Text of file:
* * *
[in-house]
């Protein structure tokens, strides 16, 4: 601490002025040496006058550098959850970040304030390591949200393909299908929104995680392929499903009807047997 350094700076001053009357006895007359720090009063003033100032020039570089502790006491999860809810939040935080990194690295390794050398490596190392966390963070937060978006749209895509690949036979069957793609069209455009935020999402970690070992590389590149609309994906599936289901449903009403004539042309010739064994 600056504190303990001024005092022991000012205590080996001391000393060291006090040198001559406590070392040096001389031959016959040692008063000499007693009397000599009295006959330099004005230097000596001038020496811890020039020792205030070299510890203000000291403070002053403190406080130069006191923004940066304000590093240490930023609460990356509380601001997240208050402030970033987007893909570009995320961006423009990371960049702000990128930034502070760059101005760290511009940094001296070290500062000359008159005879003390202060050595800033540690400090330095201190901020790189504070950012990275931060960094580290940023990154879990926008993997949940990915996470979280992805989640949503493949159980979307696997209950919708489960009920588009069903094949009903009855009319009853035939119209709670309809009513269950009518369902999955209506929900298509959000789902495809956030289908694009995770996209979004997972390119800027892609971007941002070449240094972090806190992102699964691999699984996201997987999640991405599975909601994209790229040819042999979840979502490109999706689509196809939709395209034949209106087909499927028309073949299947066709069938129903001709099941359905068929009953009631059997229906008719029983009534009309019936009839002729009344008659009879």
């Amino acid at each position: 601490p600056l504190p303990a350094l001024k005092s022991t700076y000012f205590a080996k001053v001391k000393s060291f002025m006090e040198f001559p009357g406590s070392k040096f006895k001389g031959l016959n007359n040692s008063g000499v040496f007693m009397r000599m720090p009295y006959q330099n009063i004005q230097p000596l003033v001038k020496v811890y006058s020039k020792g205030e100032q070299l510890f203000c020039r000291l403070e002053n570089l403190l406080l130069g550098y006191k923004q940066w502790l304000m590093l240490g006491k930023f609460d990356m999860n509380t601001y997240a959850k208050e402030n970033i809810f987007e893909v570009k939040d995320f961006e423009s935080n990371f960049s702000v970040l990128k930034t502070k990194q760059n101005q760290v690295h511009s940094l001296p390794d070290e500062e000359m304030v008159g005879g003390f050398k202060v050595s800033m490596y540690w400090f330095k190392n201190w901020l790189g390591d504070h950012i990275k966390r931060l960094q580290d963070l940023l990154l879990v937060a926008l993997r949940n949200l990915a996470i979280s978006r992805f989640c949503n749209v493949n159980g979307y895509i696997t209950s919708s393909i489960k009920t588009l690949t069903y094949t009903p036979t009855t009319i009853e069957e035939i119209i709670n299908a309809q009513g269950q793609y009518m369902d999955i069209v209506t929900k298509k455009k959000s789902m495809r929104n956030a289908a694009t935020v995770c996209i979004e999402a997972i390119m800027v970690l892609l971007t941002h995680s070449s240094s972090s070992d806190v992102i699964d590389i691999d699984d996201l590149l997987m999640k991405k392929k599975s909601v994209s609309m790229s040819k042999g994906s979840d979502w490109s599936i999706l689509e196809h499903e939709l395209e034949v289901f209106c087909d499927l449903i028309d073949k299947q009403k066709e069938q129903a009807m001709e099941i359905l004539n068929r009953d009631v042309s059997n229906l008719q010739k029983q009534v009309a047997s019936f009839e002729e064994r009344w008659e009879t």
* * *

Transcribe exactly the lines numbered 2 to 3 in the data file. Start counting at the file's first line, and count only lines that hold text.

């Protein structure tokens, strides 16, 4: 601490002025040496006058550098959850970040304030390591949200393909299908929104995680392929499903009807047997 350094700076001053009357006895007359720090009063003033100032020039570089502790006491999860809810939040935080990194690295390794050398490596190392966390963070937060978006749209895509690949036979069957793609069209455009935020999402970690070992590389590149609309994906599936289901449903009403004539042309010739064994 600056504190303990001024005092022991000012205590080996001391000393060291006090040198001559406590070392040096001389031959016959040692008063000499007693009397000599009295006959330099004005230097000596001038020496811890020039020792205030070299510890203000000291403070002053403190406080130069006191923004940066304000590093240490930023609460990356509380601001997240208050402030970033987007893909570009995320961006423009990371960049702000990128930034502070760059101005760290511009940094001296070290500062000359008159005879003390202060050595800033540690400090330095201190901020790189504070950012990275931060960094580290940023990154879990926008993997949940990915996470979280992805989640949503493949159980979307696997209950919708489960009920588009069903094949009903009855009319009853035939119209709670309809009513269950009518369902999955209506929900298509959000789902495809956030289908694009995770996209979004997972390119800027892609971007941002070449240094972090806190992102699964691999699984996201997987999640991405599975909601994209790229040819042999979840979502490109999706689509196809939709395209034949209106087909499927028309073949299947066709069938129903001709099941359905068929009953009631059997229906008719029983009534009309019936009839002729009344008659009879």
């Amino acid at each position: 601490p600056l504190p303990a350094l001024k005092s022991t700076y000012f205590a080996k001053v001391k000393s060291f002025m006090e040198f001559p009357g406590s070392k040096f006895k001389g031959l016959n007359n040692s008063g000499v040496f007693m009397r000599m720090p009295y006959q330099n009063i004005q230097p000596l003033v001038k020496v811890y006058s020039k020792g205030e100032q070299l510890f203000c020039r000291l403070e002053n570089l403190l406080l130069g550098y006191k923004q940066w502790l304000m590093l240490g006491k930023f609460d990356m999860n509380t601001y997240a959850k208050e402030n970033i809810f987007e893909v570009k939040d995320f961006e423009s935080n990371f960049s702000v970040l990128k930034t502070k990194q760059n101005q760290v690295h511009s940094l001296p390794d070290e500062e000359m304030v008159g005879g003390f050398k202060v050595s800033m490596y540690w400090f330095k190392n201190w901020l790189g390591d504070h950012i990275k966390r931060l960094q580290d963070l940023l990154l879990v937060a926008l993997r949940n949200l990915a996470i979280s978006r992805f989640c949503n749209v493949n159980g979307y895509i696997t209950s919708s393909i489960k009920t588009l690949t069903y094949t009903p036979t009855t009319i009853e069957e035939i119209i709670n299908a309809q009513g269950q793609y009518m369902d999955i069209v209506t929900k298509k455009k959000s789902m495809r929104n956030a289908a694009t935020v995770c996209i979004e999402a997972i390119m800027v970690l892609l971007t941002h995680s070449s240094s972090s070992d806190v992102i699964d590389i691999d699984d996201l590149l997987m999640k991405k392929k599975s909601v994209s609309m790229s040819k042999g994906s979840d979502w490109s599936i999706l689509e196809h499903e939709l395209e034949v289901f209106c087909d499927l449903i028309d073949k299947q009403k066709e069938q129903a009807m001709e099941i359905l004539n068929r009953d009631v042309s059997n229906l008719q010739k029983q009534v009309a047997s019936f009839e002729e064994r009344w008659e009879t």